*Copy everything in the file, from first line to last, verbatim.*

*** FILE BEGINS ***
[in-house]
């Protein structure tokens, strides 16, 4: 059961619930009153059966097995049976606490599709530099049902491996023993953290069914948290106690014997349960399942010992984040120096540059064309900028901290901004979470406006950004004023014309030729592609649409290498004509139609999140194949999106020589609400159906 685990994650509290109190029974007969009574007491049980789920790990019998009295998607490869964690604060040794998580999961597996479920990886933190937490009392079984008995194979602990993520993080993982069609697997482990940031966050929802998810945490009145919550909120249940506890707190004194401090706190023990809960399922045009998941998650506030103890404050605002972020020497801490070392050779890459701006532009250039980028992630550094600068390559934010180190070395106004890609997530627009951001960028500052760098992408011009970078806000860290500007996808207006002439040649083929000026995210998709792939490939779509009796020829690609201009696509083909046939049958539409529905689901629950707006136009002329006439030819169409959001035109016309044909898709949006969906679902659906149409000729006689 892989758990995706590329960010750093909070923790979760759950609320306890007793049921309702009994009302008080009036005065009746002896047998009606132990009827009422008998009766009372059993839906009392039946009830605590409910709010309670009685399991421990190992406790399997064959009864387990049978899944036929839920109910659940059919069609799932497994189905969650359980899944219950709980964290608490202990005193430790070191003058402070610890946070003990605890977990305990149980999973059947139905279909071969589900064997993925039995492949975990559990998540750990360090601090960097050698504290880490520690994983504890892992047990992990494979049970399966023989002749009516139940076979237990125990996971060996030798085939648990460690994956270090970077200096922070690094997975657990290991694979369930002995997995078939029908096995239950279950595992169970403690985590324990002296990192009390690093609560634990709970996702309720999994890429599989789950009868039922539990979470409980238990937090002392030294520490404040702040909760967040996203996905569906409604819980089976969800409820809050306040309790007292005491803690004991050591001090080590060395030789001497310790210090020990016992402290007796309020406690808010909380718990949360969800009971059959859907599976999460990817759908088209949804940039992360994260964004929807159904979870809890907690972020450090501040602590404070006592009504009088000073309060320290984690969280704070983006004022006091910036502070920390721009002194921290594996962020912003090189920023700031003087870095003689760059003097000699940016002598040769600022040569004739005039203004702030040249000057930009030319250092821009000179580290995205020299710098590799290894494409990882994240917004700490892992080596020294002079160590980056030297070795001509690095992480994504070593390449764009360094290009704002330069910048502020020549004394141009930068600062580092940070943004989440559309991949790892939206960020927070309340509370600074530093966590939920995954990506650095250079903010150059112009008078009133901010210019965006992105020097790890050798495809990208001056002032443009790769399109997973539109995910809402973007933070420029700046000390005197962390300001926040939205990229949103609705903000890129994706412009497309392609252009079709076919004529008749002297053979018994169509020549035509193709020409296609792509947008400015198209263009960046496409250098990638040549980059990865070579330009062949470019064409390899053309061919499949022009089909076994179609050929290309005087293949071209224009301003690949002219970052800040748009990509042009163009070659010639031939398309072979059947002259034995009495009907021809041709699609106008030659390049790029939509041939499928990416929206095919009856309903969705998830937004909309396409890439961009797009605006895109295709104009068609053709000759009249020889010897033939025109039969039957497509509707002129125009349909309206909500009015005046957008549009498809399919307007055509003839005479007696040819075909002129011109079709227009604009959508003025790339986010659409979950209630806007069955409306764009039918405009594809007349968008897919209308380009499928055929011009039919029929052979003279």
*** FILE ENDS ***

[in-house]
């Protein structure tokens, strides 16, 4: 059961619930009153059966097995049976606490599709530099049902491996023993953290069914948290106690014997349960399942010992984040120096540059064309900028901290901004979470406006950004004023014309030729592609649409290498004509139609999140194949999106020589609400159906 685990994650509290109190029974007969009574007491049980789920790990019998009295998607490869964690604060040794998580999961597996479920990886933190937490009392079984008995194979602990993520993080993982069609697997482990940031966050929802998810945490009145919550909120249940506890707190004194401090706190023990809960399922045009998941998650506030103890404050605002972020020497801490070392050779890459701006532009250039980028992630550094600068390559934010180190070395106004890609997530627009951001960028500052760098992408011009970078806000860290500007996808207006002439040649083929000026995210998709792939490939779509009796020829690609201009696509083909046939049958539409529905689901629950707006136009002329006439030819169409959001035109016309044909898709949006969906679902659906149409000729006689 892989758990995706590329960010750093909070923790979760759950609320306890007793049921309702009994009302008080009036005065009746002896047998009606132990009827009422008998009766009372059993839906009392039946009830605590409910709010309670009685399991421990190992406790399997064959009864387990049978899944036929839920109910659940059919069609799932497994189905969650359980899944219950709980964290608490202990005193430790070191003058402070610890946070003990605890977990305990149980999973059947139905279909071969589900064997993925039995492949975990559990998540750990360090601090960097050698504290880490520690994983504890892992047990992990494979049970399966023989002749009516139940076979237990125990996971060996030798085939648990460690994956270090970077200096922070690094997975657990290991694979369930002995997995078939029908096995239950279950595992169970403690985590324990002296990192009390690093609560634990709970996702309720999994890429599989789950009868039922539990979470409980238990937090002392030294520490404040702040909760967040996203996905569906409604819980089976969800409820809050306040309790007292005491803690004991050591001090080590060395030789001497310790210090020990016992402290007796309020406690808010909380718990949360969800009971059959859907599976999460990817759908088209949804940039992360994260964004929807159904979870809890907690972020450090501040602590404070006592009504009088000073309060320290984690969280704070983006004022006091910036502070920390721009002194921290594996962020912003090189920023700031003087870095003689760059003097000699940016002598040769600022040569004739005039203004702030040249000057930009030319250092821009000179580290995205020299710098590799290894494409990882994240917004700490892992080596020294002079160590980056030297070795001509690095992480994504070593390449764009360094290009704002330069910048502020020549004394141009930068600062580092940070943004989440559309991949790892939206960020927070309340509370600074530093966590939920995954990506650095250079903010150059112009008078009133901010210019965006992105020097790890050798495809990208001056002032443009790769399109997973539109995910809402973007933070420029700046000390005197962390300001926040939205990229949103609705903000890129994706412009497309392609252009079709076919004529008749002297053979018994169509020549035509193709020409296609792509947008400015198209263009960046496409250098990638040549980059990865070579330009062949470019064409390899053309061919499949022009089909076994179609050929290309005087293949071209224009301003690949002219970052800040748009990509042009163009070659010639031939398309072979059947002259034995009495009907021809041709699609106008030659390049790029939509041939499928990416929206095919009856309903969705998830937004909309396409890439961009797009605006895109295709104009068609053709000759009249020889010897033939025109039969039957497509509707002129125009349909309206909500009015005046957008549009498809399919307007055509003839005479007696040819075909002129011109079709227009604009959508003025790339986010659409979950209630806007069955409306764009039918405009594809007349968008897919209308380009499928055929011009039919029929052979003279």